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Friday, July 1, 2016

Deep House Yoga Brings The Yogi Mindset to The Club

Posted By on Fri, Jul 1, 2016 at 12:31 PM

click to enlarge SARAH PURKRABEK
  • Sarah Purkrabek
There’s a line to get into Public Works, our temple for the evening. I don’t mean that ironically — it’s just after 6 p.m., and this crowd is toting yoga mats and water bottles instead of energy drinks spiked with vodka.

We’re all waiting for Deep House Yoga SF, a San Francisco-born pop-up yoga event that partners with venues like Public Works and Love & Propaganda, to throw these almost-weekly yoga parties.

Jill McDonald and Julie Tran are the creative minds behind the idea — the two were each combining house music and yoga on their own before serendipitously meeting at McDonald’s first Deep House Yoga event in the city a year ago. The partnership clicked — both McDonald and Tran are certified yoga teachers, and McDonald is a DJ — and ever since, the duo has been working to bring the pop-up to different locations throughout the city, with greater and greater turnouts each time.

The tickets for tonight were $25 — not cheap, but still only about $10 more than you'd pay for a regular yoga class in the city. The guy next to me in line is wearing those yoga-pants-that-look-like-work-pants that I keep seeing on my Facebook newsfeed and talking about his acid trip at Lightning in a Bottle.

It’s only 6:30 p.m. — the yoga session doesn’t start until 7 — and the doors to the club aren’t even open yet, but already the sidewalk outside is full. This is one of the few events I’ve ever been to that people actually show up early for, and I wonder why.

click to enlarge 03f324d1-3ae5-4147-b8f2-500f9651ece3.jpg
When we finally start filing inside, it’s clear that, for most of my fellow yogis, this isn’t their first Deep House event. I’m third in line but I’m not quick like those behind me, and I end up in the third row back from the stage. We’re packed practically mat to mat on what’s usually the dance floor, just a few inches of space separating each of us from our neighbors to the left, right, front, and back. The bar is open for mocktails dubbed “healthy elixirs” with pun-intended names like “chakra charger” and “prana colada.”

It’s a little eerie to see a space that’s usually reserved for after-dark partying so still and peaceful. A few groups of friends talk among themselves on their mats, but otherwise the noise is limited to the sounds of warm-up stretching. Even though there are at least 100 people here, with my eyes closed, it could pass for a dozen or less.

We start the class in a seated position as Tran leads us in breathing exercises. A few beats later, the silence is replaced with the beginning beats of McDonald's set. The class has officially begun.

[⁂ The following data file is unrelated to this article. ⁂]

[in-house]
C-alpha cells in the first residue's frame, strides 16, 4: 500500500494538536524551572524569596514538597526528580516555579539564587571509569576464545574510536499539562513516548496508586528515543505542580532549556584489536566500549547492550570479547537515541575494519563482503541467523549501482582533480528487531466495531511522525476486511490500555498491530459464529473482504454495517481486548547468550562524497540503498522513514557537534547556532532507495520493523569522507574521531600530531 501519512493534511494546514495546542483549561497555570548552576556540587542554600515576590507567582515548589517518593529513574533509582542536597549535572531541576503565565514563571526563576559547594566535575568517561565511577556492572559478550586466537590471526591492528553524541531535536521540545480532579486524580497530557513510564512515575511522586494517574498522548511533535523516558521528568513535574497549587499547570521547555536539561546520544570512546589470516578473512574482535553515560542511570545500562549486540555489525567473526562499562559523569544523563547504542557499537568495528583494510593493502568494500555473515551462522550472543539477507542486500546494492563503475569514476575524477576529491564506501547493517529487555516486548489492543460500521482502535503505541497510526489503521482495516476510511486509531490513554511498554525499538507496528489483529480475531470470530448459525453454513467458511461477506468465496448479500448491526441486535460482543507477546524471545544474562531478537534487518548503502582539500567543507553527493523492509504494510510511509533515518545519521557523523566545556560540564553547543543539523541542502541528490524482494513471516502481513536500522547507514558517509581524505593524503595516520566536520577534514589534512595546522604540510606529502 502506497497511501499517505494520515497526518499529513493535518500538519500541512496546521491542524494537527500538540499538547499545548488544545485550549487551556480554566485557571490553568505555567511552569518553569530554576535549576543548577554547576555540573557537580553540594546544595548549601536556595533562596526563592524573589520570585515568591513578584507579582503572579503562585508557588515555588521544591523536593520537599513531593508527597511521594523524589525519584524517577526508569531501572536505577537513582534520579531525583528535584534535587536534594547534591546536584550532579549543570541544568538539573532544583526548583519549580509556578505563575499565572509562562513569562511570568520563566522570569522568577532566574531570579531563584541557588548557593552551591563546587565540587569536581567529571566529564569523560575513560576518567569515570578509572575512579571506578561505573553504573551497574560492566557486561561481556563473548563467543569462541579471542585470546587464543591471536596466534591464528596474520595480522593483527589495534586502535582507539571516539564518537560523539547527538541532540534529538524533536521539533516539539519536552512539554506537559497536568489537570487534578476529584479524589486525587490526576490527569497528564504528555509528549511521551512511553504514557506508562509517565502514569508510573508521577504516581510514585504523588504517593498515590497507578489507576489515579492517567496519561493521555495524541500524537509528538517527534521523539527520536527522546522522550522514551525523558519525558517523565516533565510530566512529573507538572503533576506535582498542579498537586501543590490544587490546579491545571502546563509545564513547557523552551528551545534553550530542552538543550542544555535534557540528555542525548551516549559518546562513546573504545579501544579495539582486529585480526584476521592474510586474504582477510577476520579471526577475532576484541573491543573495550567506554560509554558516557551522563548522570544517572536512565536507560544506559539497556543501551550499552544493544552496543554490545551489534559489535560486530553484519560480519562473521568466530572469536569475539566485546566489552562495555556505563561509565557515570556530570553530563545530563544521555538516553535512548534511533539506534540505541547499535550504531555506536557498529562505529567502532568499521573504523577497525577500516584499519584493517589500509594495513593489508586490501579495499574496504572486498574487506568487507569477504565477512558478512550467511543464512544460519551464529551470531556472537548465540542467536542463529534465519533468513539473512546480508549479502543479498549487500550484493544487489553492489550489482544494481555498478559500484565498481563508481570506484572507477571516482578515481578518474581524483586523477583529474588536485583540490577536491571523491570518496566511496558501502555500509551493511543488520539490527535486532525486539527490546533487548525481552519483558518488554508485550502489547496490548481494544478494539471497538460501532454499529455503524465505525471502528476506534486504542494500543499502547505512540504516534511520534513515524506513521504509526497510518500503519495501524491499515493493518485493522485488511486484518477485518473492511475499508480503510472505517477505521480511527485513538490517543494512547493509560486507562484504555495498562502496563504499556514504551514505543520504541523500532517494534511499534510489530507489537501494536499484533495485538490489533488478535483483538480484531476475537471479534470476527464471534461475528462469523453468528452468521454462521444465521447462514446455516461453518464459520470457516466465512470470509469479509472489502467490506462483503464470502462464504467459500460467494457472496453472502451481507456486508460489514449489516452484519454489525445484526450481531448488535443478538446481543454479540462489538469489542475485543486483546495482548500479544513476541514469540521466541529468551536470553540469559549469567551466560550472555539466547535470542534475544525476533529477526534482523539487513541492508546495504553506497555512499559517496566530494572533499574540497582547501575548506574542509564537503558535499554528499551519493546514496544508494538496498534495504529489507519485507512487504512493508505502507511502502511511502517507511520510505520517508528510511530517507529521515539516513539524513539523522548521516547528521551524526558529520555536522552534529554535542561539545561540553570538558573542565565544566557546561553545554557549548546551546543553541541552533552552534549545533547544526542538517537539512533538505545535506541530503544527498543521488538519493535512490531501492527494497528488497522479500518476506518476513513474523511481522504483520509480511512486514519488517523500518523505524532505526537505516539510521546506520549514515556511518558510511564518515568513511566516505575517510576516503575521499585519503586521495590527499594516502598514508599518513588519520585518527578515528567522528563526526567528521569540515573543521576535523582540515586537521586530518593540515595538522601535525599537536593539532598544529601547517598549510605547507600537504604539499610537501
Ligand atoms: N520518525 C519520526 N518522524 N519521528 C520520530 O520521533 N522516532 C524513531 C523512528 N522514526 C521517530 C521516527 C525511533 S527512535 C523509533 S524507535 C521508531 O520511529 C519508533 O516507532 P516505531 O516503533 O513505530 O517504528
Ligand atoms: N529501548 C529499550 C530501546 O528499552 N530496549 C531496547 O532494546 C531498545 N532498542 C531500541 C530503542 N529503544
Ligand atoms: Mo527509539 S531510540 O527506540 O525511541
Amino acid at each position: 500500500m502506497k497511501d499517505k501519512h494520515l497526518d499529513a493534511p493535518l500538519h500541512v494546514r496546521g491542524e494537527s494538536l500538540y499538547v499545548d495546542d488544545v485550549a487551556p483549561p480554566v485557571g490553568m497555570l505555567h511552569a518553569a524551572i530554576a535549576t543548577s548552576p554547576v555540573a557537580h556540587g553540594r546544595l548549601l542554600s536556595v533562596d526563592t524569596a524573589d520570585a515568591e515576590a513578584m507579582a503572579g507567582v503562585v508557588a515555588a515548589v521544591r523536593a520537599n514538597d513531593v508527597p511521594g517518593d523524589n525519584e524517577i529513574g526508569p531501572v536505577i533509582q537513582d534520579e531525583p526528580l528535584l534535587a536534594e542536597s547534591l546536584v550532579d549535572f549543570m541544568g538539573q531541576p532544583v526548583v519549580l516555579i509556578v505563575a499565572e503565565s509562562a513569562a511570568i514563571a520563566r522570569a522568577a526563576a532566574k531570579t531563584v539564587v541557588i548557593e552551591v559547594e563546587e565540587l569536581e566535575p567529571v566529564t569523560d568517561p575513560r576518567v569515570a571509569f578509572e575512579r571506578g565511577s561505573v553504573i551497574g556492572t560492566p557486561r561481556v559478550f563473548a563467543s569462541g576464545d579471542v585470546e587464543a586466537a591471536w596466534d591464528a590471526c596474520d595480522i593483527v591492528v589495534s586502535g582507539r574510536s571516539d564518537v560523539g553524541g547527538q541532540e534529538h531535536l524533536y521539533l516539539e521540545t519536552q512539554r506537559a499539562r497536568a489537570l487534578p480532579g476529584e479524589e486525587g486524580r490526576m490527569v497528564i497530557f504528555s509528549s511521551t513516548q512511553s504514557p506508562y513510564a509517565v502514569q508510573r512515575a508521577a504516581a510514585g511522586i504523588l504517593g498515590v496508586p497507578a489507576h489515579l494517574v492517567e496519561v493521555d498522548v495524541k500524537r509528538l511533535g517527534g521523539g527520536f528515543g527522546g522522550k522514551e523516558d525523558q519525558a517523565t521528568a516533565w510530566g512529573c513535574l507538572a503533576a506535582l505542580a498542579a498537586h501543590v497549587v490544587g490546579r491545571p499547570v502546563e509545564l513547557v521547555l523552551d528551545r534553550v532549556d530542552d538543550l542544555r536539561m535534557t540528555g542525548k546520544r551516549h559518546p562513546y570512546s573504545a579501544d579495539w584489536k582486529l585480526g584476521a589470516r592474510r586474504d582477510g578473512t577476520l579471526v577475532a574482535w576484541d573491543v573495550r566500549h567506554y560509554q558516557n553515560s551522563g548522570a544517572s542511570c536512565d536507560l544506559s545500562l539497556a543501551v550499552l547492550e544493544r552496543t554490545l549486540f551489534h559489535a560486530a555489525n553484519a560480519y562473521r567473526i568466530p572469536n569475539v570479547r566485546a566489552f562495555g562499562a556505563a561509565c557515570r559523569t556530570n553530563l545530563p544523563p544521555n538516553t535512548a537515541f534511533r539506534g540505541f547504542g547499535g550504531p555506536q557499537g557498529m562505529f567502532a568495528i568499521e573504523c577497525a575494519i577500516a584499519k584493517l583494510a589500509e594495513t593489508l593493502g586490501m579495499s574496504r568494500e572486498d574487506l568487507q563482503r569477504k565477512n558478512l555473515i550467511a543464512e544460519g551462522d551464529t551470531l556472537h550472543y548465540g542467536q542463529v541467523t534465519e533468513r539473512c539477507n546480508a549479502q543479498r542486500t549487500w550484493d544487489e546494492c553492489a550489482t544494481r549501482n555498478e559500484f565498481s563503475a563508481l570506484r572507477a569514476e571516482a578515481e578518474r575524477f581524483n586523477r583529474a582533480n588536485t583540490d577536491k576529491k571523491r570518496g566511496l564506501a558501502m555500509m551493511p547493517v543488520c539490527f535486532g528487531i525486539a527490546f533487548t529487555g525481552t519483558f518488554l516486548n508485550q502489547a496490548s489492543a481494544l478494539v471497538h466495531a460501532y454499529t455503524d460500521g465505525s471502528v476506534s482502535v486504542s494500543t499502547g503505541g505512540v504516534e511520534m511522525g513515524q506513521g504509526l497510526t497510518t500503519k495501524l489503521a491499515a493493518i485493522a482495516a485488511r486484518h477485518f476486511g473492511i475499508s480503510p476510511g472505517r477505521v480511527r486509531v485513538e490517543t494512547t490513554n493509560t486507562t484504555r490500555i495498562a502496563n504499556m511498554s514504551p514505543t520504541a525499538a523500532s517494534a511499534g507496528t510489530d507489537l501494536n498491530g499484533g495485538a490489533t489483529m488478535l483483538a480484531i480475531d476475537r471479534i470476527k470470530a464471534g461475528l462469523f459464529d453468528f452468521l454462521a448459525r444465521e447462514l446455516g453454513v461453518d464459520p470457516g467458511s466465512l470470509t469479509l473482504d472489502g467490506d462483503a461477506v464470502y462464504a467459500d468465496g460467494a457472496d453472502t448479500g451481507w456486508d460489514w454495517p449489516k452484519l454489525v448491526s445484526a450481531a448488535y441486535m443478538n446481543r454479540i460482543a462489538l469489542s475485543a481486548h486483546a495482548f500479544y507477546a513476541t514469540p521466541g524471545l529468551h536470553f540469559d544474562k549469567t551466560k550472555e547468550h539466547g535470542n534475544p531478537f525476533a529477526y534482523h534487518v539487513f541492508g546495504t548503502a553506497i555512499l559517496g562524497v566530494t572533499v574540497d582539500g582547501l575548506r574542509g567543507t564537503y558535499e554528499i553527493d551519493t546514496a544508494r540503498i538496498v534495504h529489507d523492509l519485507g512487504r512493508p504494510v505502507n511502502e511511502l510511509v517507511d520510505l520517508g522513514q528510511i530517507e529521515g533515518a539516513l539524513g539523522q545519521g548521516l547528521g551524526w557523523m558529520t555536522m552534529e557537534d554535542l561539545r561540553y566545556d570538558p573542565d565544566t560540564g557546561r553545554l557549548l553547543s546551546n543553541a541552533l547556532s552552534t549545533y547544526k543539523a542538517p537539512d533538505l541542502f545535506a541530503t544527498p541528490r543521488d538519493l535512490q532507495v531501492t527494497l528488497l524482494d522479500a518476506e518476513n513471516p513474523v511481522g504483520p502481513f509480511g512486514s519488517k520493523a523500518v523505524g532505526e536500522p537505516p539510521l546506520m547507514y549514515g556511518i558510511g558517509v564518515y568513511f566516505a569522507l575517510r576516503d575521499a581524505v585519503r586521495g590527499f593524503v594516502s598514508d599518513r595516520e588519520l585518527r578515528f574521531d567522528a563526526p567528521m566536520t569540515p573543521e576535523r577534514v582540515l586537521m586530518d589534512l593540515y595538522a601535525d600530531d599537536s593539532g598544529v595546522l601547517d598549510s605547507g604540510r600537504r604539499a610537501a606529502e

Tran tells us to circle our wrists and raise our arms in the air. “This is your body, your time,” she says. Under the blacklight, it’s hard to make out faces or analyze the moves of the other attendees. This, along with the thumping, trance-inducing music, makes the practice deeply personal. It feels like we’re a small group, and I forget that there are hordes of other bodies in here also moving through the same sequence of poses.

In this class, there’s even more room for interpretation than yoga usually allows for. Tran’s instructions are remixed versions of the traditional: “Sit your hips low into chair pose, utkatasana. Option to bob your head,” she smiles and nods along to the beat herself.

We’re given the head bobbing option a lot. We’re also given an “option to wiggle your butt,” a period of “dance-asana,” in which we simply groove to the music in the space of our mats, and full license to, basically, do whatever the fuck we want.

It’s pretty awesome.
click to enlarge WAYLAN CHOY
  • Waylan Choy
Even though the class is an hour long and keeps us in near constant motion, it goes by fast, a blur of head bobbing and vinyasa flows. The music is a big factor in this, pushing the minutes along easily. When we eventually sink into shavasana (corpse pose — every yoga class’s ending posture), we take the stillness seriously.

Afterwards, a good chunk of people stay to sip the (surprisingly satisfying) health drinks and mingle. In the background, McDonald keeps the deep house going on autopilot, and she and Tran make the rounds, asking everyone how they liked the evening. I learn that McDonald took this past year off her usual day job (footwear design) to work on this project. Now, it’s up and running even better than she could have imagined — with no plans for stopping anytime soon.

The next Deep House Yoga SF event happens July 8 at Berkeley Yoga Center.

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Sarah Purkrabek

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